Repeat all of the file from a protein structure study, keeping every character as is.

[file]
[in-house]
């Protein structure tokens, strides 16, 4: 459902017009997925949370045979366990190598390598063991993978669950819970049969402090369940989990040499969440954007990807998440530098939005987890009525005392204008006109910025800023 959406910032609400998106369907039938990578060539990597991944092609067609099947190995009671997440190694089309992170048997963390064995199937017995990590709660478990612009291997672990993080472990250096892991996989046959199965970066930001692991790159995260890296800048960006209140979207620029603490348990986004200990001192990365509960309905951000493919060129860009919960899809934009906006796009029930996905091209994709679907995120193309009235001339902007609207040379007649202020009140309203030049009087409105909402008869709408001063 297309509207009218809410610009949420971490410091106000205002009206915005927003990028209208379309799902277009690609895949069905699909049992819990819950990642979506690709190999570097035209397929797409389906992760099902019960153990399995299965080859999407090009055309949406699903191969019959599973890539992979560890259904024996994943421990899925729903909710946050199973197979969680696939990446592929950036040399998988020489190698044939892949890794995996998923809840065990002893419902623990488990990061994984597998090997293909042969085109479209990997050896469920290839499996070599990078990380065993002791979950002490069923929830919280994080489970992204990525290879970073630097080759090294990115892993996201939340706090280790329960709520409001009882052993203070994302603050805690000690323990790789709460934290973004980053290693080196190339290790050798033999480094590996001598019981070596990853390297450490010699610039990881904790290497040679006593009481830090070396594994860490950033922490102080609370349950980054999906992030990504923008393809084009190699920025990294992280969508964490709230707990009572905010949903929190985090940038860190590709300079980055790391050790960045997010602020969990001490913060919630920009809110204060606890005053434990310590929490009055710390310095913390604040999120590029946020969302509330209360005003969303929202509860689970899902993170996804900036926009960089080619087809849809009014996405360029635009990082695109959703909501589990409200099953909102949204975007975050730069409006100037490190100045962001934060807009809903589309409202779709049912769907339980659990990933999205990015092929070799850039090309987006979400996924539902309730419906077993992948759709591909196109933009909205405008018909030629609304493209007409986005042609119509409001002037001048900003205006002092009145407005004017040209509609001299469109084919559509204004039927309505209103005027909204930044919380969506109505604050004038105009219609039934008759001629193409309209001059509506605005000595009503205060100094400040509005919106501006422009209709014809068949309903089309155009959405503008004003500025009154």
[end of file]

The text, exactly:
[in-house]
């Protein structure tokens, strides 16, 4: 459902017009997925949370045979366990190598390598063991993978669950819970049969402090369940989990040499969440954007990807998440530098939005987890009525005392204008006109910025800023 959406910032609400998106369907039938990578060539990597991944092609067609099947190995009671997440190694089309992170048997963390064995199937017995990590709660478990612009291997672990993080472990250096892991996989046959199965970066930001692991790159995260890296800048960006209140979207620029603490348990986004200990001192990365509960309905951000493919060129860009919960899809934009906006796009029930996905091209994709679907995120193309009235001339902007609207040379007649202020009140309203030049009087409105909402008869709408001063 297309509207009218809410610009949420971490410091106000205002009206915005927003990028209208379309799902277009690609895949069905699909049992819990819950990642979506690709190999570097035209397929797409389906992760099902019960153990399995299965080859999407090009055309949406699903191969019959599973890539992979560890259904024996994943421990899925729903909710946050199973197979969680696939990446592929950036040399998988020489190698044939892949890794995996998923809840065990002893419902623990488990990061994984597998090997293909042969085109479209990997050896469920290839499996070599990078990380065993002791979950002490069923929830919280994080489970992204990525290879970073630097080759090294990115892993996201939340706090280790329960709520409001009882052993203070994302603050805690000690323990790789709460934290973004980053290693080196190339290790050798033999480094590996001598019981070596990853390297450490010699610039990881904790290497040679006593009481830090070396594994860490950033922490102080609370349950980054999906992030990504923008393809084009190699920025990294992280969508964490709230707990009572905010949903929190985090940038860190590709300079980055790391050790960045997010602020969990001490913060919630920009809110204060606890005053434990310590929490009055710390310095913390604040999120590029946020969302509330209360005003969303929202509860689970899902993170996804900036926009960089080619087809849809009014996405360029635009990082695109959703909501589990409200099953909102949204975007975050730069409006100037490190100045962001934060807009809903589309409202779709049912769907339980659990990933999205990015092929070799850039090309987006979400996924539902309730419906077993992948759709591909196109933009909205405008018909030629609304493209007409986005042609119509409001002037001048900003205006002092009145407005004017040209509609001299469109084919559509204004039927309505209103005027909204930044919380969506109505604050004038105009219609039934008759001629193409309209001059509506605005000595009503205060100094400040509005919106501006422009209709014809068949309903089309155009959405503008004003500025009154």